The volatile country, still reeling after the Benghazi attack and several recent bombings, has become a magnet for al Qaeda terrorists determined to sow instability in the region.
A rare interview with a top Libyan intelligence official reveals that, as an unintended consequence of the French intervention to quash a radical Muslim insurgency in nearby Mali, which forced al Qaeda in the Mahgreb to move north earlier this year, Libya has now become the main base of the terror group in the region, heightening the instability of what is already a volatile country.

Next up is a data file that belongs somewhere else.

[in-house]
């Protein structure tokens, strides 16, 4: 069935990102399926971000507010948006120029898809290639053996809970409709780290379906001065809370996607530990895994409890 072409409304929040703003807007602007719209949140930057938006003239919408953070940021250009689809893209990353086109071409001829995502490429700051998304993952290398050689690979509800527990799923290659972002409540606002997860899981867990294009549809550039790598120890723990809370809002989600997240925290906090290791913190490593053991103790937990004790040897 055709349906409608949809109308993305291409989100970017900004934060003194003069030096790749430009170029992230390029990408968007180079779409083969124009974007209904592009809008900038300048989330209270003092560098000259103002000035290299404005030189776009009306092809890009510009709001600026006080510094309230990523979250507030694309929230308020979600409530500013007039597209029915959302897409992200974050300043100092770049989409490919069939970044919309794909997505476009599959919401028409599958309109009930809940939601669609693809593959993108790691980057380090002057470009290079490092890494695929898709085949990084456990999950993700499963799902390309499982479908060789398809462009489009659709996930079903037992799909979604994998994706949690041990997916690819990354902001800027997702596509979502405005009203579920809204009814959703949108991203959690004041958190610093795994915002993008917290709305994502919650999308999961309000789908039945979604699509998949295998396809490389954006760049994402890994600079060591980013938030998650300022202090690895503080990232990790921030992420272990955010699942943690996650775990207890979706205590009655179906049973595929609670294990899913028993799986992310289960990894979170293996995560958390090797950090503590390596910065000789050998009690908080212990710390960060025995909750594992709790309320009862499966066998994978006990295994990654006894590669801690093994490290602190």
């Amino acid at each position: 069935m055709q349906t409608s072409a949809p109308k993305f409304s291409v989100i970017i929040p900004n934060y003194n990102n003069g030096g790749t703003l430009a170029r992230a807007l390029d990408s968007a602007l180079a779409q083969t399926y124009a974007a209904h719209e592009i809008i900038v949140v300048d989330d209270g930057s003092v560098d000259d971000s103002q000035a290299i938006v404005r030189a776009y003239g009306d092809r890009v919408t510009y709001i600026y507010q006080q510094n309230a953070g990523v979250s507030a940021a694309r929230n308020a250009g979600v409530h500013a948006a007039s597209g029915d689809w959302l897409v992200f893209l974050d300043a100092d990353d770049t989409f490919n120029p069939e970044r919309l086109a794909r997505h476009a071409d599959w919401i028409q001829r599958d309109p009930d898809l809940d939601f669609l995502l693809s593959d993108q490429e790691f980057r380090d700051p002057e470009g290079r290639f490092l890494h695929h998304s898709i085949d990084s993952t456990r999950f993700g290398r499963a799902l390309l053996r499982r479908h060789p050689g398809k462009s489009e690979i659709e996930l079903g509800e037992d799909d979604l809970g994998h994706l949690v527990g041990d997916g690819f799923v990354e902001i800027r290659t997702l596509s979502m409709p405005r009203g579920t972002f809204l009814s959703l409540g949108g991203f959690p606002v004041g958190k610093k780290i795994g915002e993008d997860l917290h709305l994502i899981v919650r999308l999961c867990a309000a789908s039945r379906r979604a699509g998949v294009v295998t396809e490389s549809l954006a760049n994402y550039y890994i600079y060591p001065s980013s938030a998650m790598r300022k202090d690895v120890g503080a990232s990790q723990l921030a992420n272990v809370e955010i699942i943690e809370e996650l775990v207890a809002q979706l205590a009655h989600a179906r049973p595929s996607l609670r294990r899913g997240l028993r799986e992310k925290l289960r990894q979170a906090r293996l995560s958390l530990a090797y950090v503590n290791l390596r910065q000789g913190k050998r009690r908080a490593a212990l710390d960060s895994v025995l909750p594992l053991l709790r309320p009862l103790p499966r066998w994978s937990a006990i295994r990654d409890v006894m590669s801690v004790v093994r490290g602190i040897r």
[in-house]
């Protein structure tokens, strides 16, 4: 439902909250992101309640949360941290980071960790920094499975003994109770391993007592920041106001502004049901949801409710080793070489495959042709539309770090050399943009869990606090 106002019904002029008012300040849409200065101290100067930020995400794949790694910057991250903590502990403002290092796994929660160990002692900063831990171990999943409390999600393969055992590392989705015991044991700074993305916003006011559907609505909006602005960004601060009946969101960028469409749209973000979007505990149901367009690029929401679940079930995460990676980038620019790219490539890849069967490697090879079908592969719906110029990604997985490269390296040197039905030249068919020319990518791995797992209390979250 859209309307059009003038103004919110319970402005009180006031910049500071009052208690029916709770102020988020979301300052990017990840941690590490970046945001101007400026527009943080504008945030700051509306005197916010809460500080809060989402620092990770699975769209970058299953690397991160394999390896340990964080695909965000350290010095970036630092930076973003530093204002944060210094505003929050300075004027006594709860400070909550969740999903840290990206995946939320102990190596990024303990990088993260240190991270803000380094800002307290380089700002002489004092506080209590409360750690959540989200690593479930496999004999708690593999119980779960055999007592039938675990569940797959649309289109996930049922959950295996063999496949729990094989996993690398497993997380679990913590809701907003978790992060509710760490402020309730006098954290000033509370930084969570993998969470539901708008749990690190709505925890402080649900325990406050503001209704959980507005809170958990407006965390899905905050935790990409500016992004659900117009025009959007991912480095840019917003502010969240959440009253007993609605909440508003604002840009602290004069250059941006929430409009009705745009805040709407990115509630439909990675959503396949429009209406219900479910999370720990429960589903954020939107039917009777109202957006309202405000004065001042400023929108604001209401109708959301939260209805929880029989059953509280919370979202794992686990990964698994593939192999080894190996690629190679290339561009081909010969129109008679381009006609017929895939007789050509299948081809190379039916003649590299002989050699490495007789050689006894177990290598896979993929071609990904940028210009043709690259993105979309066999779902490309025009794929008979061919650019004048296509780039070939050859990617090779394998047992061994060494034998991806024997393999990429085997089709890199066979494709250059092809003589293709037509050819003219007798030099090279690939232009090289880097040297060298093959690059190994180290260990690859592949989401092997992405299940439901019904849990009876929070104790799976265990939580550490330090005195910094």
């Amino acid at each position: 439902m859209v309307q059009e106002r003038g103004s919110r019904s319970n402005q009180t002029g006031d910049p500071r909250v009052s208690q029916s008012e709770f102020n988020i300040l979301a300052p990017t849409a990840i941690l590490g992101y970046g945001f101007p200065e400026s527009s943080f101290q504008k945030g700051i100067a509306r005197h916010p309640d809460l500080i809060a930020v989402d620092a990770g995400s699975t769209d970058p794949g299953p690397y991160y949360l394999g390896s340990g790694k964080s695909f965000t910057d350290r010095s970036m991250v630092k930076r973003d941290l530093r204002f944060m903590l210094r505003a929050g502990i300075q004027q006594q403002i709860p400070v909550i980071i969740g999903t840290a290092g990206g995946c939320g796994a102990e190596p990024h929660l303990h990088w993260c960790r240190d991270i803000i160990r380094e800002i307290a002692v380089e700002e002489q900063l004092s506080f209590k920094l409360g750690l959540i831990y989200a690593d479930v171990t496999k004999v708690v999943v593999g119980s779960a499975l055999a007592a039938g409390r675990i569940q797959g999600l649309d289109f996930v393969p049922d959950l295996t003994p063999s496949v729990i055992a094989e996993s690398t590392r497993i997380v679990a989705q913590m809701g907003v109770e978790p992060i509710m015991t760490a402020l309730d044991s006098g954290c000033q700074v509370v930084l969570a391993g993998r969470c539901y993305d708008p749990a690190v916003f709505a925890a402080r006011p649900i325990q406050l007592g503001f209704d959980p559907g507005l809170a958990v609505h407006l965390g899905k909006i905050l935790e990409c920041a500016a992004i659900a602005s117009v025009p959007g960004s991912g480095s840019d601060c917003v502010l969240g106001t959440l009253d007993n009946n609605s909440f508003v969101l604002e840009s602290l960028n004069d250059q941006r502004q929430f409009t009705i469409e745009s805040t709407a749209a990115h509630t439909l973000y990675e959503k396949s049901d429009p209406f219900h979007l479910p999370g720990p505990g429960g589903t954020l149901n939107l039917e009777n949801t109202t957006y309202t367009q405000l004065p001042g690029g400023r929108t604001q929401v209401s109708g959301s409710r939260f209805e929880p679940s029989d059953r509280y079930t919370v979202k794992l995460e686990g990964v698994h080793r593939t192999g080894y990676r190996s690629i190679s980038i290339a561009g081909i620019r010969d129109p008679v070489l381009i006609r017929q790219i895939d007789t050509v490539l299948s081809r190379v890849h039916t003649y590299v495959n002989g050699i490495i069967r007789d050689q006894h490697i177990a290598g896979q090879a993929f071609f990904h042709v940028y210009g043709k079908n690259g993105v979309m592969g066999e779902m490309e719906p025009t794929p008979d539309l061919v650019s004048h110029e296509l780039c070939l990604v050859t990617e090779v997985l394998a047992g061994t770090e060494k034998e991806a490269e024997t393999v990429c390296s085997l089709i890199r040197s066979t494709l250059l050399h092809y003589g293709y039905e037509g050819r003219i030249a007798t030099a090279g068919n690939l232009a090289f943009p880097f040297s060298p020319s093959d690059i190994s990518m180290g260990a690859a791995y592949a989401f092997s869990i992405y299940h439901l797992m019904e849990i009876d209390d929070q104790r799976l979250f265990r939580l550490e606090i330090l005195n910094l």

“Libya has become AQIM’s headquarters,” says the intelligence source, adding that in just the last few weeks three new al Qaeda camps have opened in southern Libya.
The terror group’s boosted presence in Libya comes at a time when the struggling country is reeling from several threats to—or attacks on—Western targets.
On April 23, jihadist bombers sought to attack the British Council in Tripoli just minutes after other members of a suspected al Qaeda cell managed to detonate a powerful blast outside the French Embassy. The embassy bombing left two gendarmes injured—one seriously—and wounded several locals. The attack on the British Council failed—thanks to the incompetence of the jihadists.